None of the persons who appeared before Nigerian lawmakers on Wednesday expressed support for the bill to regulate non-governmental organisations, NGOS.
A public hearing on the bill was held at by the House of Representatives at the National Assembly complex in Abuja.
At the hearing, all the attendees, including a Catholic cleric, Matthew Kukah, and a former lawmaker, Abdul Oroh, opposed the bill.
Speaking against the bill, Mr. Kukah stressed that without civil societies, democracy would be in danger.
“I stand with civil societies very firmly,” he said.
“The greatest benefit for us in a democracy is freedom.”
He said Nigeria already has enough laws to cover almost every dimension of its citizen’s life.
“We have other institutions that are literally malfunctioning and unable to deliver services”
He however hoped that the National Assembly would take seriously the arguments of various CSOs presented at the public hearing.
Also speaking at the public hearing, the executive director of policy and legal advocacy centre, Clement Nwankwo, said no single person supports the bill.
“A resounding NO to NGO regulation,” he said.
Mike Egboh who spoke on behalf of health reform sector coalition said passing the NGO bill would amount to sentencing the women and children of Nigeria to death.
“Creating the NGO Regulatory Commission means killing Nigerian women and children because when there was an outbreak of meningitis in Kano, the government was helpless; but my organisation flew in vaccines within 24 hours.
“If there was an NGO agency, we wouldn’t have been able to do that,” he added.
A former member of the House of Representatives, Abdul Oroh, who was deputy chairman of house committee on human rights, said civil society organisations are collectively a force for good.
He added that the House of Representatives should rather work to strengthen democracy.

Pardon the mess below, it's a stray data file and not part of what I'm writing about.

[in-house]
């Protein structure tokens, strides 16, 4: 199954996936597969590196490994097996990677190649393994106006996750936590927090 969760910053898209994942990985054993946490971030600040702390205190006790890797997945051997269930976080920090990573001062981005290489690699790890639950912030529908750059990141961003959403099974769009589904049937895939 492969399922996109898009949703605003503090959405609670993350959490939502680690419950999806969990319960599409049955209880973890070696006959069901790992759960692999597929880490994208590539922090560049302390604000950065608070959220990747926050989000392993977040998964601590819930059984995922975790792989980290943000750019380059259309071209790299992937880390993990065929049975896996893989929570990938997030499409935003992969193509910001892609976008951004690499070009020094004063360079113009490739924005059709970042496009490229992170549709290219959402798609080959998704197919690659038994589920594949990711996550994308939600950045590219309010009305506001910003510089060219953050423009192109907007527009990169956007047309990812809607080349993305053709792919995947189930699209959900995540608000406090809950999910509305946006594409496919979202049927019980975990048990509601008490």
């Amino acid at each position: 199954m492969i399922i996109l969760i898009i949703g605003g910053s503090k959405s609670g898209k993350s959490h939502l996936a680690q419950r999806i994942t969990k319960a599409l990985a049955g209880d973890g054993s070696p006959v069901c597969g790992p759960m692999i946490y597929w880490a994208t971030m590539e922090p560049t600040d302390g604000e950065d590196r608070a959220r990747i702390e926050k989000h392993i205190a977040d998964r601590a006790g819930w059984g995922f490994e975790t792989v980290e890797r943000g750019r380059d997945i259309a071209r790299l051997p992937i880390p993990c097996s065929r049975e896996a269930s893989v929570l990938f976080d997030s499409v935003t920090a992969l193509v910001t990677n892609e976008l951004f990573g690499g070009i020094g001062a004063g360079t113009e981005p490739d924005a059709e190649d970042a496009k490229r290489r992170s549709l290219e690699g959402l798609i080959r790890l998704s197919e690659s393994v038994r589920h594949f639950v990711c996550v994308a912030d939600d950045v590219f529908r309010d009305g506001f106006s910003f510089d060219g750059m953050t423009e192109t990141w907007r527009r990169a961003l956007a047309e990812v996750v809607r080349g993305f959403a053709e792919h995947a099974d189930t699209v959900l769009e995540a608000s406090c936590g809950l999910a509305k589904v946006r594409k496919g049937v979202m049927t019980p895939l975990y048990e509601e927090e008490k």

“You cannot be accountable to government if you are not a government organisation,” he said.
When contacted to react on the total rejection of the bill, the sponsor, Umar Jibril, neither picked calls to his phone nor responded to text messages.
The NGO bill seeks to, among others, create an NGO Regulatory Commission to regulate NGO’S and civil society organisations, CSOs.
The bill has been criticised by many activists and NGOs as government’s way of clamping down on civic groups.
While the hearing was going on, scores of protesters marched to the National Assembly asking that the bill be dropped.
The bill recently passed second reading at the House of Representatives and was subsequently referred to the Committee on Civil Society Organisations and Development Partners.
The committee will after the public hearing, present its report to the house for consideration clause by clause.
The rejection of the bill by CSOs, however, does not automatically translates to its death, as the house would decide its fate when the report is being laid.
In his submission after the public hearing, the chairman of the committee, Peter Akpatason, assured that he will present the recommendations of the committee to the House without bias.
He had earlier asked if there was anyone at the hearing who was in support of the bill. There was none.